By Rebekah Moan : potreroview – excerpt
Project Artaud – pronounced Ar-toe – on 499 Alabama Street is an artists’ village/cooperative/collective. Technically, the project is a nonprofit, but “nonprofit” doesn’t capture the undertaking’s essence, which is hard to characterize, admitted visual and performing artist Anna Dal Pino.
“The difficulty and beauty of Project Artaud is that there is no consensus on the ‘project’s essence,’” Dal Pino wrote in an email to the View. “We are a group of artists with very different voices. Speaking to only a few will not accurately describe us; there simply is no ‘typical’ Project Artaud artist or Project Artaud life.”
According to Wendy Gilmore, Project Artaud’s board secretary and office manager, “It’s hard to realize how much work it is to live in this community when you’re on the outside, and when you’re on the inside it’s hard to communicate that to people on the outside.”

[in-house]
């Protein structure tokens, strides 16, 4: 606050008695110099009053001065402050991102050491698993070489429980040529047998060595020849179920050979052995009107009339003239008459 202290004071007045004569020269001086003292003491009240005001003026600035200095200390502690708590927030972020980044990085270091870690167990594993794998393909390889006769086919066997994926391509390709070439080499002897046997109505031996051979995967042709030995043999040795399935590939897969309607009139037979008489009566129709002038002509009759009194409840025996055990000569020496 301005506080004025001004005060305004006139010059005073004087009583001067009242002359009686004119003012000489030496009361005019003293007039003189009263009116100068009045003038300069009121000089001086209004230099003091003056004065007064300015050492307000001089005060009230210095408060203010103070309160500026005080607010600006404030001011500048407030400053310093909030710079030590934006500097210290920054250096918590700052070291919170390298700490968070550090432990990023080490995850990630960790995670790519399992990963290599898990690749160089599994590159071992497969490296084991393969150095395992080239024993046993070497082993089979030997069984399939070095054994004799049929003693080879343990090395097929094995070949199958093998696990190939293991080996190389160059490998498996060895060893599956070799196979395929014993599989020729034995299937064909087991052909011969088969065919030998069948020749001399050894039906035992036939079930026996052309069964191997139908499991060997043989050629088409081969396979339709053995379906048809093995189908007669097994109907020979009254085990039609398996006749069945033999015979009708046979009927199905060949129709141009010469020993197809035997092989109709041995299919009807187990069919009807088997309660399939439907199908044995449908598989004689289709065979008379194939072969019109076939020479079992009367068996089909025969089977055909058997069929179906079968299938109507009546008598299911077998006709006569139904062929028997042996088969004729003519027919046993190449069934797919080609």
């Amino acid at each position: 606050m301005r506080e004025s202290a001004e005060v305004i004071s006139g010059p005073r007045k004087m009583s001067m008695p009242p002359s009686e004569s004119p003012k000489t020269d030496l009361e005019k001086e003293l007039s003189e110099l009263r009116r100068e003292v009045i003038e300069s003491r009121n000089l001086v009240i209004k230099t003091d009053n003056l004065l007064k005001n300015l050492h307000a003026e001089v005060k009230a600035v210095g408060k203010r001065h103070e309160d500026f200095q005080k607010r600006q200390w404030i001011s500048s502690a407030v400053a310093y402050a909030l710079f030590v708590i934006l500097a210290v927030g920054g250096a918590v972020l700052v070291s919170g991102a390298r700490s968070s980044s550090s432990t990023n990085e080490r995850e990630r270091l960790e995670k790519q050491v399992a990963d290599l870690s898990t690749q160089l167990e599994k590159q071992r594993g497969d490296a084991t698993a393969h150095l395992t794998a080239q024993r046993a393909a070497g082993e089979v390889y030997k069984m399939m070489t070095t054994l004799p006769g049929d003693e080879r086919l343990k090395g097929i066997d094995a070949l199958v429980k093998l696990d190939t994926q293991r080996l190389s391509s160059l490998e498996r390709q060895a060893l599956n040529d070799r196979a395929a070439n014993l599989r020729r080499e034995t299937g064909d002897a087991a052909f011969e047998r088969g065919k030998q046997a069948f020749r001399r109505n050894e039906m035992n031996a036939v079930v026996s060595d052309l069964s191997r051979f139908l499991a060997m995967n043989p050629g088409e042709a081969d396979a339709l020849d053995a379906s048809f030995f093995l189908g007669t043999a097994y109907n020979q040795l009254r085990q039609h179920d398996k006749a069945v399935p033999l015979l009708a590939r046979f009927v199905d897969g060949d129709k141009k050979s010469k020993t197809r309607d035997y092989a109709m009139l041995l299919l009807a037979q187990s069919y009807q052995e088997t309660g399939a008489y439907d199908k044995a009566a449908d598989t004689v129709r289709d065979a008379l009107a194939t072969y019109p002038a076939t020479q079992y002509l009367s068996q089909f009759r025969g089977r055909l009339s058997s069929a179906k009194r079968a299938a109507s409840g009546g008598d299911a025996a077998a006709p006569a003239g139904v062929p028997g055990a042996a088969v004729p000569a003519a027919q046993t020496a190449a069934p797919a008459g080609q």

Project Artaud was named for French avant-garde artist, and author of The Theatre and its Double, Antonin Artaud – 1896 to 1948 – who believed art should happen in nontraditional spaces. In 1971, a group of artists rented a decommissioned industrial building, the American Can Company’s tooling factory, constructed in 1925. Project Artaud was born.
Project Artaud’s mission is to “Provide a workplace and materials for tradesmen, craftsmen, artists, and teachers who teach the principles of their respective occupations to underprivileged and problem children and adults in the community. To promote the appreciation of literary, dramatic and manual arts in the community at large. And to promote a new urban consciousness and a cooperative spirit in the solution of urban community problems.” … (more)